As she has said with a tight smile, “I tend not to edit myself very well.”
A passion for change
Stewart stands 5 feet 3 inches tall and bristles when she is referred to as short. (“I’m normal!”) She has worn the same uniform — black slacks, colored jacket, turquoise jewelry — for decades, while keeping her hair in the same neat bob.
Fellow Sen. Bill O’Neill, a Democrat, described that hair as “perfectly parted, perfectly straight,” in a book of poetry he published this year. The poem about Stewart is called “House Bill 644” after a 2001 bill she sponsored that would have raised the retirement age for some state pensioners.
He described her in the midst of an argument on the House floor: “The fury in her elfin face as she reddens and the thundering begins. Her anger is a clear stream, always, and merits respect.”
O’Neill considers Stewart to be his political mentor and a personal friend. But that doesn’t mean he’s safe from her fury.
“When I cross her, that’s a tough one. She gets angry at me,” he says. “In her defense, she just cares so deeply about her bills that she can’t believe anyone would vote against them.”
When Stewart gets over her pique and he is again in her good graces, O’Neill knows it only by sensing a rewarming of the relationship.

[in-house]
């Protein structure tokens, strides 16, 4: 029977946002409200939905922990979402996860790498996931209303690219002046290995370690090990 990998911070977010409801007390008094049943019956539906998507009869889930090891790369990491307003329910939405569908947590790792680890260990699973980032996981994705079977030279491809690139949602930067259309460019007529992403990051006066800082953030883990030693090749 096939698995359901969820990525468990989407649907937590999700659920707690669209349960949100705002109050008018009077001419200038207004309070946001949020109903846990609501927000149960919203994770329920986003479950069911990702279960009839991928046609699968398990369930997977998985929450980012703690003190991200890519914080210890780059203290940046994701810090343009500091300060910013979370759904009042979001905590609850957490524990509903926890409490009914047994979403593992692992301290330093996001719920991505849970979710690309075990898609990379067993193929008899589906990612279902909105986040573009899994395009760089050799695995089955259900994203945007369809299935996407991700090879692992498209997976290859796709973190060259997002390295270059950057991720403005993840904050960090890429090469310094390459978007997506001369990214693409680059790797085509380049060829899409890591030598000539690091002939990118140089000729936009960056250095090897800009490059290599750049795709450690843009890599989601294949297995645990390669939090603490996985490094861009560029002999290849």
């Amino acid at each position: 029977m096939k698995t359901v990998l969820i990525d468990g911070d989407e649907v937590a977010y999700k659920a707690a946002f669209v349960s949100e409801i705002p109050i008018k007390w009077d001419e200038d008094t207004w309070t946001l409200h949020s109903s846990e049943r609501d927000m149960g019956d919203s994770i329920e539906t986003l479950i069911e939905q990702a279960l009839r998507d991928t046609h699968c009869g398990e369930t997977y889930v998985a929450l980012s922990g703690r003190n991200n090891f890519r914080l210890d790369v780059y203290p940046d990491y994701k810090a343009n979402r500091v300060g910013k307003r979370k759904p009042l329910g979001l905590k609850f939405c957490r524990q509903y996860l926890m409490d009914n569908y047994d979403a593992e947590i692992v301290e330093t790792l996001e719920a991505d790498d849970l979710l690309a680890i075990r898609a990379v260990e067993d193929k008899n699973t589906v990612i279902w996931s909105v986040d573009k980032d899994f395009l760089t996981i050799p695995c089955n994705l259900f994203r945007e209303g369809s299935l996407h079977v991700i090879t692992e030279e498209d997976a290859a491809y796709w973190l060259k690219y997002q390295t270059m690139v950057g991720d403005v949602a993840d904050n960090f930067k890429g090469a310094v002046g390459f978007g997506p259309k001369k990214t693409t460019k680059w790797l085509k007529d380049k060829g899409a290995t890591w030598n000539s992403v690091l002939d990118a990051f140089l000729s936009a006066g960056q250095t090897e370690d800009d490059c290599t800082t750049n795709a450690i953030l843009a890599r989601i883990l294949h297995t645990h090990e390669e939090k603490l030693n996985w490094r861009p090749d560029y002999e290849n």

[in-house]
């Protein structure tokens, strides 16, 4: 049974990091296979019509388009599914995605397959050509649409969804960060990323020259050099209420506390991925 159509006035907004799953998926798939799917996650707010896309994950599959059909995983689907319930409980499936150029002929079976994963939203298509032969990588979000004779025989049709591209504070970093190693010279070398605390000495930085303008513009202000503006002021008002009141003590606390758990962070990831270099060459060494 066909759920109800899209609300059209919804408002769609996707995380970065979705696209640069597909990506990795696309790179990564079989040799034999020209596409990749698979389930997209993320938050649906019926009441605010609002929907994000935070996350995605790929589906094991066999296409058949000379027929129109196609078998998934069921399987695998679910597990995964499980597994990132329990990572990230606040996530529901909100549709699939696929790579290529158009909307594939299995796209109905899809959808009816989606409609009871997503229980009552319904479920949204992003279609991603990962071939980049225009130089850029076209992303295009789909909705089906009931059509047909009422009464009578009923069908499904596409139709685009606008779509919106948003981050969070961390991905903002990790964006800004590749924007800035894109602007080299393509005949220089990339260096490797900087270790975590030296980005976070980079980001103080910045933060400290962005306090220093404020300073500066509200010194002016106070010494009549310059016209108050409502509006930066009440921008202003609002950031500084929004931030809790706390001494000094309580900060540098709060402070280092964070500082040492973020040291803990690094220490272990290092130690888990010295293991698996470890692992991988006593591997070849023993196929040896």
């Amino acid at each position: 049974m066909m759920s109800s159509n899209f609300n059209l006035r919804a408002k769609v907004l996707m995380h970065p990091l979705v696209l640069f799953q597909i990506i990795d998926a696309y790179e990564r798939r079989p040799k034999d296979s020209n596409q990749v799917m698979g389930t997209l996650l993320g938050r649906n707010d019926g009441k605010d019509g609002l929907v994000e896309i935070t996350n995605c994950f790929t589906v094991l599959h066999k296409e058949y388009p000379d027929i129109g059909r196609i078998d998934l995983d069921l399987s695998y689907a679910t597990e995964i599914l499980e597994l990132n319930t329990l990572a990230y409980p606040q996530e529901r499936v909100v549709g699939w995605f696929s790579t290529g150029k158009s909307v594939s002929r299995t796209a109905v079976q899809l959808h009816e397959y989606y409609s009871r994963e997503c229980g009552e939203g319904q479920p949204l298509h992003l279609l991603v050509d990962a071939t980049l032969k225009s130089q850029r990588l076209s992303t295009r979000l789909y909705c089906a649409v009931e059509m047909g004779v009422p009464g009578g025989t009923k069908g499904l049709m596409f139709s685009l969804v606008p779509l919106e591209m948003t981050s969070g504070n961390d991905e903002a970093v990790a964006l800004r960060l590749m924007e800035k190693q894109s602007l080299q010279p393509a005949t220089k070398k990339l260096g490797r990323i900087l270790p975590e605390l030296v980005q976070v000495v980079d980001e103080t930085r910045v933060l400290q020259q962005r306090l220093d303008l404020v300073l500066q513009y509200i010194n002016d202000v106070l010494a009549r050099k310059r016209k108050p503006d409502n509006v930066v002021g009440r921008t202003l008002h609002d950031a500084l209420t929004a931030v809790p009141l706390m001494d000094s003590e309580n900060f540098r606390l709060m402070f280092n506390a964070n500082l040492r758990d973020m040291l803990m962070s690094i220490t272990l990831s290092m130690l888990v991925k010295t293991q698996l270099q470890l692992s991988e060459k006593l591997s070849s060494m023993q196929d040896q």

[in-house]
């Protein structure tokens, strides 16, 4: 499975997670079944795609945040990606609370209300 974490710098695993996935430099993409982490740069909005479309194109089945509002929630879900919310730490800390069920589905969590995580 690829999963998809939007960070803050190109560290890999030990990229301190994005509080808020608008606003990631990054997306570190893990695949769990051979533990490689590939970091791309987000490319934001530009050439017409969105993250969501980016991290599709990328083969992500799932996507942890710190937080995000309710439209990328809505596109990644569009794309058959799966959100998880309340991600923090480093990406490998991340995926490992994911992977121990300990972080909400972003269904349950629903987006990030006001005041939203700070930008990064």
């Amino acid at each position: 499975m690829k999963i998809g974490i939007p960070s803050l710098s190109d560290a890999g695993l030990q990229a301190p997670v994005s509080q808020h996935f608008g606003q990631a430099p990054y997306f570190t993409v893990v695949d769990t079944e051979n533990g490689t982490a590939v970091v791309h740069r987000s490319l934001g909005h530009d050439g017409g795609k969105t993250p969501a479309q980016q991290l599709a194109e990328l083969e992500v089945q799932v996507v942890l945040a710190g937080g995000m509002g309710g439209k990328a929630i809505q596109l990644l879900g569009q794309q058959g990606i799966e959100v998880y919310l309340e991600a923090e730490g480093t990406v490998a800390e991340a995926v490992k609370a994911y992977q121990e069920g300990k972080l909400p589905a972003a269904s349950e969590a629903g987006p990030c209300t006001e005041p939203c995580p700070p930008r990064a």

“I can’t remember her ever apologizing,” he says.
‘I’ve tried to slow down’
Last July, Stewart was representing New Mexico in New Orleans at an education conference and sat on a panel about closing the achievement gap.
When it came her turn, Stewart, who has a master’s degree in education and taught for 30 years before she retired in 2009, spoke about the challenges of teaching children from low-income neighborhoods who come to school unprepared to learn.
“We don’t know how to teach kids from poverty,” she said. “They come with no skills — well, they have street-fighting skills. They’ve got a lot of skills; they’re just not academic skills.”
Martinez, who has pushed for five years for the third-grade retention bill and who calls Stewart a “liberal elitist,” pounced. Her office tipped the New Mexico news media to a recording of the New Orleans panel, and she issued a statement that read, “I believe all children can learn, and unfortunately many liberals believe some children are destined to fail.”
At the time, Stewart responded to the governor by saying, “The governor doesn’t know anything about education.” More recently, she’s abbreviated her comment to “The governor doesn’t know anything.”